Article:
Let me begin by saying the treatment that Dr. Henry says she is receiving is abhorrent. There is a place for healthy and robust debate of policies and actions taken but there is no place for harassment and threats. It is unwarranted and makes life difficult. I know because I have been there.
Thirty-seven years ago, in one of my public roles, a group of young people decided to harass me. My five-year old daughter would pick up the telephone only to hear a voice say we are going to kill your Dad. My twelve-year old son was physically assaulted while walking home from school and all the tires on my car were slashed. We had to have twenty-four-hour security at our home. This was incredibly hard on my family and even discomforting for our quiet neighbourhood. But we carried on knowing whoever was doing this was a small group who would eventually cease their harassment, which they did. Nevertheless, it was a difficult time that no one should have to experience, and Dr. Henry should not have to endure this.
That being said, these revelations should not distract from the reality that parents and teachers are getting more and more concerned about the school start up plan and the mixed messages that have surrounded it. Parents I connect with, particularly those with secondary students, believe their children are being put in untenable positions that could lead to the contracting of the virus. Teachers are fearful of taking the virus from their classroom to their home believing that they have become the guinea pigs simply because the Government wanted all kids to be in school so they could call an election. Both parents and teachers have had their fears heightened by the inconsistent communication from both the Ministry and the PHO.
This has rapidly come to a head with the fiasco at Sentinel Secondary School in West Vancouver. In this case the principal on Saturday informed the community that they had an exposure. The student in question called the classroom teacher to ask for remote learning support and explained that a test was positive and that isolation along with a few other class members was ordered. The teacher had not been notified by anyone of the situation. The next day she began to feel ill, was tested and found to be positive. There was no posting on any website by Vancouver Coastal Health (VCH) until Tuesday and not a peep from the Board or Board Office. And only today have we found out surreptitiously that in the last two days the whole class has been asked to isolate. Is it any wonder that people are questioning the leadership, the communications, and the plan? Is it not fully understandable, when one sees this example, that teachers and parents are somewhat apoplectic? People are now betting on how the PHO will spin the Sentinel case to claim it was not in school transmission. This will only further erode trust.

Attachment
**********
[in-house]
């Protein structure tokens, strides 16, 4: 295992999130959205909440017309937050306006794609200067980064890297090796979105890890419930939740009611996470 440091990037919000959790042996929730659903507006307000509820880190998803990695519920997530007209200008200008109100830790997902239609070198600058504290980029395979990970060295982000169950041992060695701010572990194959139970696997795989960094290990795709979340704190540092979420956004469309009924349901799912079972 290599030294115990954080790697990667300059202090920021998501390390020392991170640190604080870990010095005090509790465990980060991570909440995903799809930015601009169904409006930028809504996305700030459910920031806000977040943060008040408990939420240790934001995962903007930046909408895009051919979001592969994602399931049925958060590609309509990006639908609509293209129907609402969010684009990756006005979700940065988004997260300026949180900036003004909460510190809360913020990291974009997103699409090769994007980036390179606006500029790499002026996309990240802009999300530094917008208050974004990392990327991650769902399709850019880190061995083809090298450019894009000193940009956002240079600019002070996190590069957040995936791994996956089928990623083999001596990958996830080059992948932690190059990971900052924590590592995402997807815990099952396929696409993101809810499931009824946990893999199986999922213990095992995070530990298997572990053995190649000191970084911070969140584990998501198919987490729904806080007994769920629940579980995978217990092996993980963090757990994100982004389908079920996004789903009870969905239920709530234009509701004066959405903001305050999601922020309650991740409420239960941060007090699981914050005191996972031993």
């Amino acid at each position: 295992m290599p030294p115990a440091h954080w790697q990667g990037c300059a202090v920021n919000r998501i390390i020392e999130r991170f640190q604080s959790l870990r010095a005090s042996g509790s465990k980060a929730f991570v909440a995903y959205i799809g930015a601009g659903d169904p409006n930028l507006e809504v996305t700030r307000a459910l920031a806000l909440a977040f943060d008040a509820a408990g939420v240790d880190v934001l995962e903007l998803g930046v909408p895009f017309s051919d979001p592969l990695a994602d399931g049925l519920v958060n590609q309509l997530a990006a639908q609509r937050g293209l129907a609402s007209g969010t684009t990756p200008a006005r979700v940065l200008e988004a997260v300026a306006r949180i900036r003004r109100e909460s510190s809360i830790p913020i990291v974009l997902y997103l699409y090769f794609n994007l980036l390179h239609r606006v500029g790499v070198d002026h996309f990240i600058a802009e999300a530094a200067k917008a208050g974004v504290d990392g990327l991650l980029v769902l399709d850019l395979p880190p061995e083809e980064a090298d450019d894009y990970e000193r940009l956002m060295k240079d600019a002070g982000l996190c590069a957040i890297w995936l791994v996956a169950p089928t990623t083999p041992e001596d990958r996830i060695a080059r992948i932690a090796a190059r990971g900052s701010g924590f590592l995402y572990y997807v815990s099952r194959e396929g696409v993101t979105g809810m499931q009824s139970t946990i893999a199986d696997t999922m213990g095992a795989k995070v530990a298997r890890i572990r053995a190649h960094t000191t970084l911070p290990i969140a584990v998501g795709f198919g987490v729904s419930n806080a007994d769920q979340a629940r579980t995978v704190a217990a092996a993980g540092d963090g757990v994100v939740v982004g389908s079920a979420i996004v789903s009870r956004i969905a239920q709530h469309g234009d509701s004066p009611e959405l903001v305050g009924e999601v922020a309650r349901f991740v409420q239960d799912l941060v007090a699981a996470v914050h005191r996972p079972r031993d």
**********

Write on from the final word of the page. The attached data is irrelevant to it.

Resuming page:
Let’s look at the three concerns and some potential remedial actions.
I look at what is happening in relation to the schools and am reminded of Jack Nicholson’s line the movie A Few Good Men when he says: “You can’t handle the truth!”. The PHO seems to believe that school staff and their community should be kept in the dark about what is really occurring in their own school. We should have learned from the Tylenol poisoning case that the best way to combat fear is to be forthright with all information. Johnson and Johnson were prompt and upfront about the actions being taken and updated the public on a regular basis. This action saved their company.